A Cars forum. AutoBanter

If this is your first visit, be sure to check out the FAQ by clicking the link above. You may have to register before you can post: click the register link above to proceed. To start viewing messages, select the forum that you want to visit from the selection below.

Go Back   Home » AutoBanter forum » Auto makers » Honda
Site Map Home Register Authors List Search Today's Posts Mark Forums Read Web Partners

Are new Hondas maintenance free?



 
 
Thread Tools Display Modes
  #1  
Old May 13th 05, 08:51 PM
yahmed
external usenet poster
 
Posts: n/a
Default Are new Hondas maintenance free?

Hi,

I recently took a test drive for a new Corolla and the dealer told me
it does not require any tuneups for next 12 years or 160000km. All you
need is regular oil changes (every 6 months or 8000km)

Instead of timing belt, it has timing chain that automatically adjust
itself with time so no replacements are required. He was not sure about
water pump.

Just wondering, if he was lying? Are there any other costs like
radiator fluid chages etc? (I think its a question for Toyota group)

Now I am curious does Civic also comes with these features?

Thanks,

Ads
  #2  
Old May 13th 05, 08:59 PM
S.S.
external usenet poster
 
Posts: n/a
Default

yahmed wrote:

> Hi,
>
> I recently took a test drive for a new Corolla and the dealer told me
> it does not require any tuneups for next 12 years or 160000km. All you
> need is regular oil changes (every 6 months or 8000km)
>
> Instead of timing belt, it has timing chain that automatically adjust
> itself with time so no replacements are required. He was not sure about
> water pump.
>
> Just wondering, if he was lying? Are there any other costs like
> radiator fluid chages etc? (I think its a question for Toyota group)
>
> Now I am curious does Civic also comes with these features?
>
> Thanks,


Look, NO car is maintenance free. All cars, including Honda and Toyota,
require regular maintenance including fluid changes and replacement of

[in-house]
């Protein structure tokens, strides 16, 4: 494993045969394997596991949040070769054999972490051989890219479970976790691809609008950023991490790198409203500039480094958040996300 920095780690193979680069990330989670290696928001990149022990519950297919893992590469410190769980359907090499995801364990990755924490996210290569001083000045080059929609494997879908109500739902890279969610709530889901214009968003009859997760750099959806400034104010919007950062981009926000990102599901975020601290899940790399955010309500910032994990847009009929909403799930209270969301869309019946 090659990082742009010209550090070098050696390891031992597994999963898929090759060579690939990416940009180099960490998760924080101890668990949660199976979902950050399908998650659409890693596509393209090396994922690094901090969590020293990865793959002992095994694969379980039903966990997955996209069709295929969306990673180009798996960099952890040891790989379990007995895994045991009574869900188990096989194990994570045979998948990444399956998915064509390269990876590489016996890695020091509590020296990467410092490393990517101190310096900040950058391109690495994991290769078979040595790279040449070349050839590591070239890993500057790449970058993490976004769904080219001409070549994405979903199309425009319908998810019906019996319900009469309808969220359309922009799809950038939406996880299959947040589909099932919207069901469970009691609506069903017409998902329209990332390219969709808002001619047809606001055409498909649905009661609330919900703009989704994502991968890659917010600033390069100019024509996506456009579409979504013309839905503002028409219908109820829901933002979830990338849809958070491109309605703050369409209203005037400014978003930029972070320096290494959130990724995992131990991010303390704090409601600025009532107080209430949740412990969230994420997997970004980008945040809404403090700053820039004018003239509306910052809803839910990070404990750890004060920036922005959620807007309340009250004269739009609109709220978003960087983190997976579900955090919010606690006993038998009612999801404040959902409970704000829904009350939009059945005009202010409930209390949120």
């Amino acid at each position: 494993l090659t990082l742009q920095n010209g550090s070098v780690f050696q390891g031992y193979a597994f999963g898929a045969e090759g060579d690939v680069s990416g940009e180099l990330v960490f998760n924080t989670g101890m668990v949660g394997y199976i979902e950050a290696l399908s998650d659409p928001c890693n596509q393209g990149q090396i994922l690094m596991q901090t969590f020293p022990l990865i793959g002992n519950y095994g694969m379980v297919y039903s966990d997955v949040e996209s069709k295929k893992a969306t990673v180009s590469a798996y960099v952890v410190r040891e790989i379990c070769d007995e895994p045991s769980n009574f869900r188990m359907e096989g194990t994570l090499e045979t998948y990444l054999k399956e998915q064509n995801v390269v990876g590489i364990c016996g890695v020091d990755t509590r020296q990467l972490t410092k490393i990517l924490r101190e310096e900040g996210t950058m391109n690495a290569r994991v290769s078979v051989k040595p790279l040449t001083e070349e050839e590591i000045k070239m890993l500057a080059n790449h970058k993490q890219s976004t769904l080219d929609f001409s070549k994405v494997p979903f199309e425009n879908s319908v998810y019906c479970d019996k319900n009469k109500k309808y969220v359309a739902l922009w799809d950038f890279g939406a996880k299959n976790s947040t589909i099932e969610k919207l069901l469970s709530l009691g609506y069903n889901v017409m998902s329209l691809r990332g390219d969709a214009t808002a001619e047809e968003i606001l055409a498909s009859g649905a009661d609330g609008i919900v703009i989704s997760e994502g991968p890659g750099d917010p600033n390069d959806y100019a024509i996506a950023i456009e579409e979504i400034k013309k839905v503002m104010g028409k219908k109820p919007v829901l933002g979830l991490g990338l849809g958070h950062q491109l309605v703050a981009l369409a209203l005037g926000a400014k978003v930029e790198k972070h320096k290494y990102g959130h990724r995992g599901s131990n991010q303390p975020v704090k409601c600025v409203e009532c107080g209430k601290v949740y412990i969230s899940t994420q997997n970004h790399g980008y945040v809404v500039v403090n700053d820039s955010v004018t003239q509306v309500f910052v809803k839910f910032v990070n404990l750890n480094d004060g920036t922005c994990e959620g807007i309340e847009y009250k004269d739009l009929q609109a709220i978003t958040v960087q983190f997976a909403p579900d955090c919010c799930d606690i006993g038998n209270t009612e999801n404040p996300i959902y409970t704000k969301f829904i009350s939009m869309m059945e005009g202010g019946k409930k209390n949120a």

normal wear-and-tear items (e.g. brake pads). The difference is that Hondas
and Toyotas experience less problems with non-routine items than other
manufacturers, the big 3 in particular.

The Civic may cost a little more to maintain in the long run than the
Corolla solely because of having to replace the timing belt on the Civic,
but otherwise, the maintenance on both is about the same.
  #3  
Old May 13th 05, 10:16 PM
zZero
external usenet poster
 
Posts: n/a
Default

I have mine repainted every thirty years even if it doesn't need it.

  #4  
Old May 13th 05, 11:38 PM
jim beam
external usenet poster
 
Posts: n/a
Default

yahmed wrote:
> Hi,
>
> I recently took a test drive for a new Corolla and the dealer told me
> it does not require any tuneups for next 12 years or 160000km. All you
> need is regular oil changes (every 6 months or 8000km)
>
> Instead of timing belt, it has timing chain that automatically adjust
> itself with time so no replacements are required. He was not sure about
> water pump.
>
> Just wondering, if he was lying? Are there any other costs like
> radiator fluid chages etc? (I think its a question for Toyota group)
>
> Now I am curious does Civic also comes with these features?
>
> Thanks,
>

yes, the honda has the same "tuneup" schedule of 100,000 miles, but a